Protest

  • demonstration against the president of iran mahmoud ahmadinejad during the rio+20 conference in brazil, june 2012
    farmer land rights protest in jakarta, indonesia
    a working class political protest in greece calling for the boycott of a bookshop after an employee was fired, allegedly for her political activism
    anti-nuclear power plant rally on 19 september 2011 at meiji shrine complex in tokyo. sixty thousand people marched chanting "sayonara nuclear power" and waving banners, to call on japan's government to abandon nuclear power, following the fukushima nuclear disaster.[1]
    demonstration in front of the headquarters of the spanish national police in barcelona during 2017 catalan general strike against brutal polices during referendum

    a protest (also called a remonstrance, remonstration or demonstration) is an expression of bearing witness on behalf of an express cause by words or actions with regard to particular events, policies or situations. protests can take many different forms, from individual statements to mass demonstrations. protesters may organize a protest as a way of publicly making their opinions heard in an attempt to influence public opinion or government policy, or they may undertake direct action in an attempt to directly enact desired changes themselves.[2] where protests are part of a systematic and peaceful nonviolent campaign to achieve a particular objective, and involve the use of pressure as well as persuasion, they go beyond mere protest and may be better described as cases of civil resistance or nonviolent resistance.[3]

    various forms of self-expression and protest are sometimes restricted by governmental policy (such as the requirement of protest permits),[4] economic circumstances, religious orthodoxy, social structures, or media monopoly. one state reaction to protests is the use of riot police. observers have noted an increased militarization of protest policing, with police deploying armored vehicles and snipers against the protesters. when such restrictions occur, protests may assume the form of open civil disobedience, more subtle forms of resistance against the restrictions, or may spill over into other areas such as culture and emigration.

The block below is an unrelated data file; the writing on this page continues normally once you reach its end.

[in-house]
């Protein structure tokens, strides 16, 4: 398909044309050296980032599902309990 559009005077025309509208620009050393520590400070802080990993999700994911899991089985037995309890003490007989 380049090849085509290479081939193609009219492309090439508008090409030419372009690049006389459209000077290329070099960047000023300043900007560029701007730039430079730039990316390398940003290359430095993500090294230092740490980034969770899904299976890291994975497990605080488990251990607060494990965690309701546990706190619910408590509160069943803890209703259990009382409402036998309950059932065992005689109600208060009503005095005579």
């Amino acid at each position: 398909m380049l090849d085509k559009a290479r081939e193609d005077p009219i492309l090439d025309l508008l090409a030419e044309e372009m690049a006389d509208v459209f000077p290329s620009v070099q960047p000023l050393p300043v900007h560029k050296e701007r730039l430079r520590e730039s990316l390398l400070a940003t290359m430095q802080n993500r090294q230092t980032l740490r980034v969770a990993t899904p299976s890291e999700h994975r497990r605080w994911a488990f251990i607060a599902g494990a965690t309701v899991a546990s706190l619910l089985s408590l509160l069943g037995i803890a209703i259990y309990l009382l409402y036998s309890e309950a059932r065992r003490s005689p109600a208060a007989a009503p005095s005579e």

a protest itself may at times be the subject of a counter-protest. in such a case, counter-protesters demonstrate their support for the person, policy, action, etc. that is the subject of the original protest. in some cases, these protesters can violently clash.

  • historical notions
  • forms of protest
  • typology
  • economic effects against companies
  • see also
  • references

Demonstration against the President of Iran Mahmoud Ahmadinejad during the Rio+20 conference in Brazil, June 2012
Farmer land rights protest in Jakarta, Indonesia
A working class political protest in Greece calling for the boycott of a bookshop after an employee was fired, allegedly for her political activism
Anti-nuclear Power Plant Rally on 19 September 2011 at Meiji Shrine complex in Tokyo. Sixty thousand people marched chanting "Sayonara nuclear power" and waving banners, to call on Japan's government to abandon nuclear power, following the Fukushima nuclear disaster.[1]
Demonstration in front of the headquarters of the Spanish National Police in Barcelona during 2017 Catalan general strike against brutal polices during referendum

A protest (also called a remonstrance, remonstration or demonstration) is an expression of bearing witness on behalf of an express cause by words or actions with regard to particular events, policies or situations. Protests can take many different forms, from individual statements to mass demonstrations. Protesters may organize a protest as a way of publicly making their opinions heard in an attempt to influence public opinion or government policy, or they may undertake direct action in an attempt to directly enact desired changes themselves.[2] Where protests are part of a systematic and peaceful nonviolent campaign to achieve a particular objective, and involve the use of pressure as well as persuasion, they go beyond mere protest and may be better described as cases of civil resistance or nonviolent resistance.[3]

Various forms of self-expression and protest are sometimes restricted by governmental policy (such as the requirement of protest permits),[4] economic circumstances, religious orthodoxy, social structures, or media monopoly. One state reaction to protests is the use of riot police. Observers have noted an increased militarization of protest policing, with police deploying armored vehicles and snipers against the protesters. When such restrictions occur, protests may assume the form of open civil disobedience, more subtle forms of resistance against the restrictions, or may spill over into other areas such as culture and emigration.

A protest itself may at times be the subject of a counter-protest. In such a case, counter-protesters demonstrate their support for the person, policy, action, etc. that is the subject of the original protest. In some cases, these protesters can violently clash.